On June 9, 2005, a severe windstorm sent trees, billboards, and power lines crashing to the ground in the province of Punjab in western India. As residents of this populous region recovered from the severe wind and rain, they heard warnings of a dust storm in the next 24 hours. As predicted, it swept into the region the next day. This dust storm, over 1,000 kilometers (620 miles) in length, stretched from central Pakistan into northern India.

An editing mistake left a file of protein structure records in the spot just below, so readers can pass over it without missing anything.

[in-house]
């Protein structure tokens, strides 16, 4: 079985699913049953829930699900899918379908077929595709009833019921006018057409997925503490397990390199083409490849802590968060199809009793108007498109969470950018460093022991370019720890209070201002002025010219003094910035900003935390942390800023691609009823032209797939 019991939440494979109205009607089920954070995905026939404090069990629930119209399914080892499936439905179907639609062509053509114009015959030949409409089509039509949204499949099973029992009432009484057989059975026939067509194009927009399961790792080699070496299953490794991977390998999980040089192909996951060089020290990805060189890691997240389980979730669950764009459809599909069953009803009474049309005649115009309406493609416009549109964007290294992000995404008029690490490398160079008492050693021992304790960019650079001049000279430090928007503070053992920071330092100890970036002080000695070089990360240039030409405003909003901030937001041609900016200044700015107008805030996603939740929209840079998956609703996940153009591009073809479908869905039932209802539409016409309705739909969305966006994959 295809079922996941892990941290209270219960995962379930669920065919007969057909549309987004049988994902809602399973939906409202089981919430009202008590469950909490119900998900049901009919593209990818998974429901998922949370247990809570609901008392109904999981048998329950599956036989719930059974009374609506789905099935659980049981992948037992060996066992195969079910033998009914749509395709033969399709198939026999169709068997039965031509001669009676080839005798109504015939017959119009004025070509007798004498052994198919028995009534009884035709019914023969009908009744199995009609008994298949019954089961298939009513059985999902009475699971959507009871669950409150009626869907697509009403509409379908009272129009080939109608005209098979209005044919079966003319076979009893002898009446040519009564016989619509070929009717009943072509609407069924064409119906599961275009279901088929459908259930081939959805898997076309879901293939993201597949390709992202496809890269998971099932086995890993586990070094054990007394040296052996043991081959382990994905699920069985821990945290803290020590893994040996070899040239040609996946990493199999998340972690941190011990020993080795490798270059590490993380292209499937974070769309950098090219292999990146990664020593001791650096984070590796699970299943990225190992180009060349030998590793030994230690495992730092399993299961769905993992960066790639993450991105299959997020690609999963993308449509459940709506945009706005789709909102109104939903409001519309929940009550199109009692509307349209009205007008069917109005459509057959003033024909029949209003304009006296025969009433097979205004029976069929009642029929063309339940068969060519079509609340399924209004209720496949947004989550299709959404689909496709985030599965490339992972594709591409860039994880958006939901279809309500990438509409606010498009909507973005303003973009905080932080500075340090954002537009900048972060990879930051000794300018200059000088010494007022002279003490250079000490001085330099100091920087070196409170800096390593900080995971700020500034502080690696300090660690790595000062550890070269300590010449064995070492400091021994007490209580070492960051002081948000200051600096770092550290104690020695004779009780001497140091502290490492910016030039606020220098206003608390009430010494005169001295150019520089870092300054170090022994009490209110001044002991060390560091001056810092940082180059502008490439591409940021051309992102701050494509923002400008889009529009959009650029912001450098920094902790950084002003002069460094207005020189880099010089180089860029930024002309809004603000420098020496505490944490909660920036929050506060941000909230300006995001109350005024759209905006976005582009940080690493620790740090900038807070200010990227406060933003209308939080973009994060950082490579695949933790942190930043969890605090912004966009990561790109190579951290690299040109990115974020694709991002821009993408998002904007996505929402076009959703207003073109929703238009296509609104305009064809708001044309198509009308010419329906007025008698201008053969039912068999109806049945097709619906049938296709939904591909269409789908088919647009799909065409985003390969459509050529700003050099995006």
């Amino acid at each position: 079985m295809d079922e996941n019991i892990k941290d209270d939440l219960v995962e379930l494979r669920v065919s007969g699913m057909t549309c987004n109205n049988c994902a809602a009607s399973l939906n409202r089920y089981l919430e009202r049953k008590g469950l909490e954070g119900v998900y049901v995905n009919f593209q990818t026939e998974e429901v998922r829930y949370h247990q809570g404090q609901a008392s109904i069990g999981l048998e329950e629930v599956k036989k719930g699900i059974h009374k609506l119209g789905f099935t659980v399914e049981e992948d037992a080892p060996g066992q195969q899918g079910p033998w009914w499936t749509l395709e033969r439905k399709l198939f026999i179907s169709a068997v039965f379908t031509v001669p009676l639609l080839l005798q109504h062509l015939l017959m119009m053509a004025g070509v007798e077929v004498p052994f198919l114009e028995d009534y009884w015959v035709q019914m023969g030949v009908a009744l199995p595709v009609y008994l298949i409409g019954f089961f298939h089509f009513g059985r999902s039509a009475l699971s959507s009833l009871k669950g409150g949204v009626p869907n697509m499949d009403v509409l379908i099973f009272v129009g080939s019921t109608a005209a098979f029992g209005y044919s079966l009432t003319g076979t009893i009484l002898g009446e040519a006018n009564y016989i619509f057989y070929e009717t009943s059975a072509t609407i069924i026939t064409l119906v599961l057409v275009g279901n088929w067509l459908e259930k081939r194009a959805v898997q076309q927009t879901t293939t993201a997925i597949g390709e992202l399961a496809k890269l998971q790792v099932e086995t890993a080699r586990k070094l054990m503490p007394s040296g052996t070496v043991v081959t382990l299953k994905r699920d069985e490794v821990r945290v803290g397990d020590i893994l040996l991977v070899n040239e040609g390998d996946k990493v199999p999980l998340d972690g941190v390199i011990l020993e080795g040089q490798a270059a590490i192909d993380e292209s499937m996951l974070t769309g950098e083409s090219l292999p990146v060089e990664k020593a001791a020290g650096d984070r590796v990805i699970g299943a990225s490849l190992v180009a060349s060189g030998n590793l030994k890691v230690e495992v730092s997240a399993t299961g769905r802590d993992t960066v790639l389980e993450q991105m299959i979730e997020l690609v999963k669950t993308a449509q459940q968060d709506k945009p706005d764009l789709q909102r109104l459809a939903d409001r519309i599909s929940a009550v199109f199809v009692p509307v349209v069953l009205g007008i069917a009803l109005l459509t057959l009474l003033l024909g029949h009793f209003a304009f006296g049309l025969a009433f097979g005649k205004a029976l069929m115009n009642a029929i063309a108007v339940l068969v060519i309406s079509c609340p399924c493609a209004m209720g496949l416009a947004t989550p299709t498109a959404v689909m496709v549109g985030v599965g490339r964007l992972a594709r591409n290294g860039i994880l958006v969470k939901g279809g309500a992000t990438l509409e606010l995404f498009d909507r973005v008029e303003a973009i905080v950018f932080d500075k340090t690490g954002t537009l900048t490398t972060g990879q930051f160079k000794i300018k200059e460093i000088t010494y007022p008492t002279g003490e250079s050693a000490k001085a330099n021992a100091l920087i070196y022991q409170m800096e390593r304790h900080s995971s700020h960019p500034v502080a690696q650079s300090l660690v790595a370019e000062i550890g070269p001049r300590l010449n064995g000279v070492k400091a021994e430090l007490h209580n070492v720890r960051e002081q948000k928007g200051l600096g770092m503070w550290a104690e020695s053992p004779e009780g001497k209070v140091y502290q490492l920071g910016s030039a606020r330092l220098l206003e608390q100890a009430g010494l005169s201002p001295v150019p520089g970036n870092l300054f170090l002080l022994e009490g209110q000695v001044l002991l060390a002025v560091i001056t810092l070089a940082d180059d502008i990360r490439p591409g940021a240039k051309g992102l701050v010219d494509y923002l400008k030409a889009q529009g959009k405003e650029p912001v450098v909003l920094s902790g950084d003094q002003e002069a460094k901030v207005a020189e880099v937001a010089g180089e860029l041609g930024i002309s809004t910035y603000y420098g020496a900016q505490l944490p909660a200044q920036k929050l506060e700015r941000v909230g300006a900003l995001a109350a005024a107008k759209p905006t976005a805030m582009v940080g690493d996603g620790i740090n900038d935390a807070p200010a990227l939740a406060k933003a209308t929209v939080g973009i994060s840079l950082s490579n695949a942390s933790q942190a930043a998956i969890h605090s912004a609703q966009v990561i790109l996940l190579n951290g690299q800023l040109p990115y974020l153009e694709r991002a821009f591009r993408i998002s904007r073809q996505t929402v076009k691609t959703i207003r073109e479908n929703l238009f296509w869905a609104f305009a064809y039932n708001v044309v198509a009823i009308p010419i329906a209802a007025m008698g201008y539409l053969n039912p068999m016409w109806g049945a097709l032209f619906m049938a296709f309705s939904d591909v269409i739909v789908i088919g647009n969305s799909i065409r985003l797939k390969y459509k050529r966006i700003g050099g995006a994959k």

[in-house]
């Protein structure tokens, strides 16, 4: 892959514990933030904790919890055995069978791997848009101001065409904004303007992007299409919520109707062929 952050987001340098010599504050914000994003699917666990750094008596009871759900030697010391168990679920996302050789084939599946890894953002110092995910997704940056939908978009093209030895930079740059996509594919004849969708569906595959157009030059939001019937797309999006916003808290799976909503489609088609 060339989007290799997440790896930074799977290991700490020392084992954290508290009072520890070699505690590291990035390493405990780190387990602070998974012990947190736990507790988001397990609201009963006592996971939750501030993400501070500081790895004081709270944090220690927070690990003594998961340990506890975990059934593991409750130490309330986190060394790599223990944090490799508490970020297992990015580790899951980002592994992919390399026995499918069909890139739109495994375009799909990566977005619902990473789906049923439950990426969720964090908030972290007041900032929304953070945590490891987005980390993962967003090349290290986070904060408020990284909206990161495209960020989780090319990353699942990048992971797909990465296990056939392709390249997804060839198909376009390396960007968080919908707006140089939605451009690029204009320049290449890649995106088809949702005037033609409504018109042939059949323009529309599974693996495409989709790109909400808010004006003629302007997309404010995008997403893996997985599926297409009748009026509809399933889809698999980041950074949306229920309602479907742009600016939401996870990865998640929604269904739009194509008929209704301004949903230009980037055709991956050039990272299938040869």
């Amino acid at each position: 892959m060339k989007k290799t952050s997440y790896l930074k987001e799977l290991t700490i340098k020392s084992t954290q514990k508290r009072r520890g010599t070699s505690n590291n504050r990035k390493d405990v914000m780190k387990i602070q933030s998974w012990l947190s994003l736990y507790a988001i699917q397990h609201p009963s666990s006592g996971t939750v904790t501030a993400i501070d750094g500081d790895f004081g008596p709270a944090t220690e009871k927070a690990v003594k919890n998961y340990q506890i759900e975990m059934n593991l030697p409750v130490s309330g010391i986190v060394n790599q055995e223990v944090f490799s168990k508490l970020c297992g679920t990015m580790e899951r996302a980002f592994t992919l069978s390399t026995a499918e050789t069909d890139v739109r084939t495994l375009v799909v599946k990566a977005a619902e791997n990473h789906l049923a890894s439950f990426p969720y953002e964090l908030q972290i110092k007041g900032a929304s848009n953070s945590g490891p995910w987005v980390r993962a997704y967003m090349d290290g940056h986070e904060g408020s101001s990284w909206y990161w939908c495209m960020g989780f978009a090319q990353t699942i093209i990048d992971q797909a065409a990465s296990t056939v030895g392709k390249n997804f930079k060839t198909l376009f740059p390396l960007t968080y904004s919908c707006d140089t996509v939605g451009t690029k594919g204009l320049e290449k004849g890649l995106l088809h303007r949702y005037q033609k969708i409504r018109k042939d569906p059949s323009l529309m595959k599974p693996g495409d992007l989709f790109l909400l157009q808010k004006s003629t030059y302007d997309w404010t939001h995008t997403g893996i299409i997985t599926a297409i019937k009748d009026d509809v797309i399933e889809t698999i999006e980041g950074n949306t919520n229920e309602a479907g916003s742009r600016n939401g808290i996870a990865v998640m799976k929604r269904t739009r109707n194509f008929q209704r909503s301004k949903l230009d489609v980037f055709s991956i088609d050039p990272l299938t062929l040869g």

The Moderate Resolution Imaging Spectroradiometer (MODIS), flying on NASA’s Terra satellite, captured this massive dust storm on June 10, 2005.
Hot temperatures in this region have set the stage for dust storms. As hot air rises, it creates a vacuum. Air that rushes in to fill the void carries dust with it. These storms are especially common in the spring and summer months.